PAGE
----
7 Ways to Enjoy the "Positive Effect"

Author: Paul Wolf

A positive temperament, the very thing that drives optimism, high energy and creativity , could also lead you to make a risky investment in the stock market or have an affair with your intern.


Advice on Optimism

Exercise will boost your mood.
Manage stress through meditation, prayer or yoga.
Be sociable and be with positive people.
Sometimes you need to see a therapist.  

But it's still a good thing.

The theory of positive and negative affects (or temperaments) holds that our long list of emotions and attitudes all stem from one of two basic or predominating moods: positive affect and negative affect.


3 Ways to Manage Conflict When Your Brain is Hooked on Being Right

Author: Judith E. Glaser

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I'm sure it's happened to you: You're in a tense team meeting trying to defend your position on a big project and start to feel yourself losing ground. Your voice gets louder. You talk over one of your colleagues and correct his point of view. He pushes back, so you go into overdrive to convince everyone you're right. It feels like an out of body experience — and in many ways it is. In terms of its neurochemistry, your brain has been hijacked.

In situations of high stress, fear or distrust, the hormone and neurotransmitter cortisol floods the brain. Executive functions that help us with advanced thought processes like strategy, trust building, and compassion shut down. And the amygdala, our instinctive brain, takes over. The body makes a chemical choice about how best to protect itself — in this case from the shame and loss of power associated with being wrong — and as a result is unable to regulate its emotions or handle the gaps between expectations and reality. So we default to one of four responses: fight (keep arguing the point), flight (revert to, and hide behind, group consensus), freeze (disengage from the argument by shutting up) or appease (make nice with your adversary by simply agreeing with him). Read More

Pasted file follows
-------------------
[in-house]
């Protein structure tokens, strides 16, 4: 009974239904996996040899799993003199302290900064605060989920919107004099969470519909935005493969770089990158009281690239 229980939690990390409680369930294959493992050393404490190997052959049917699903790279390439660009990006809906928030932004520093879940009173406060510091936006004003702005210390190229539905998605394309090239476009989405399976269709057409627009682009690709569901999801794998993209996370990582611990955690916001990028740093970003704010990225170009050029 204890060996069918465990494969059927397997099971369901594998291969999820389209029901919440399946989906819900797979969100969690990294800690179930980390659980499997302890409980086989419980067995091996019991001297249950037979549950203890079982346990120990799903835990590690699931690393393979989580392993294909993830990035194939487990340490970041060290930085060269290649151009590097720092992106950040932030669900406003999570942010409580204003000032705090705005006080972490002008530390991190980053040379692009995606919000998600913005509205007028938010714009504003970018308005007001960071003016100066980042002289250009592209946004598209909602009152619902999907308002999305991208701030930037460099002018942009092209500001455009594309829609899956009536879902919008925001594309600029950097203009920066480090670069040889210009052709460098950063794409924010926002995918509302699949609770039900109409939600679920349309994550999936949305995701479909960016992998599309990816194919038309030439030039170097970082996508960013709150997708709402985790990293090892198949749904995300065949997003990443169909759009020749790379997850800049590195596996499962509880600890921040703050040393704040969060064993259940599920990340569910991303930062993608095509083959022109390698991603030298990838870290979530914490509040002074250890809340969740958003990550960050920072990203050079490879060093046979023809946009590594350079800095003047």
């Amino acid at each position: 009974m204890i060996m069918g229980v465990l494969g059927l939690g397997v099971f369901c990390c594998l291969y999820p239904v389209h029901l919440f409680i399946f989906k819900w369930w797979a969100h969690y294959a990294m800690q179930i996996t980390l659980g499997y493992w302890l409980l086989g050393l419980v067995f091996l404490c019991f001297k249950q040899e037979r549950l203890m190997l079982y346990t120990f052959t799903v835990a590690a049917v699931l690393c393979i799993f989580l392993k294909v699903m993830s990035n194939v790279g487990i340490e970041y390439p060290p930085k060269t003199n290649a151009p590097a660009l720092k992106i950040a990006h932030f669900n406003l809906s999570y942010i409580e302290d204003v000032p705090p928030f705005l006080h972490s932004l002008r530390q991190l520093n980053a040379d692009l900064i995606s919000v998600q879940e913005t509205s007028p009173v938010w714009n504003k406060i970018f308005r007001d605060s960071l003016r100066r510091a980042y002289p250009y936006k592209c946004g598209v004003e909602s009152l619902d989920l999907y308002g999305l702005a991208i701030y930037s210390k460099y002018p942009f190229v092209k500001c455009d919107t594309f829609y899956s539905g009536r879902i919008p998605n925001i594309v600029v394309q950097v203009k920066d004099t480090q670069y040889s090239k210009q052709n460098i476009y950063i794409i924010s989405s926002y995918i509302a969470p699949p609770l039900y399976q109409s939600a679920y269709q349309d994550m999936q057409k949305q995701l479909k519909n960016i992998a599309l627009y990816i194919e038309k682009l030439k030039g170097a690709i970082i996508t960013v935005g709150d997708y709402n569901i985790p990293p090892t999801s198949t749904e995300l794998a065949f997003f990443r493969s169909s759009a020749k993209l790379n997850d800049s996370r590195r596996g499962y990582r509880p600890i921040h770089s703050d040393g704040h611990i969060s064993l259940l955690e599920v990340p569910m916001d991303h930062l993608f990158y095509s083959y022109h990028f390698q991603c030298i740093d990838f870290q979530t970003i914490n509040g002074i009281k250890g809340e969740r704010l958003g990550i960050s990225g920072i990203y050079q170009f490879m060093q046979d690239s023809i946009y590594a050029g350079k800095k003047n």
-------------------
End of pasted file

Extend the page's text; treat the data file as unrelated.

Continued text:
Great Questions for the New Year

Author: Success Television

As we look to a brand New Year, it give us an opportunity to re-invent ourselves. There’s always something we want more of or to fix in our new year's questions for self improvementlives.  While many people want to lose weight or get more fit, we know that the best way to unearth great ideas for improvement is to ask ourselves good questions. Charlie O'Donnell, founder of Brooklyn Bridge Ventures, offers some ideas for what he wants to accomplish in the New Year. Try this out for yourself:

  • Three people I’m actually friends with that I would like to be better friends with.
  • Ten people I should know, but don't.
  • Five people I’d like to help be successful.
  • Three things I’d like to learn.

Twitter: @SuccessTV

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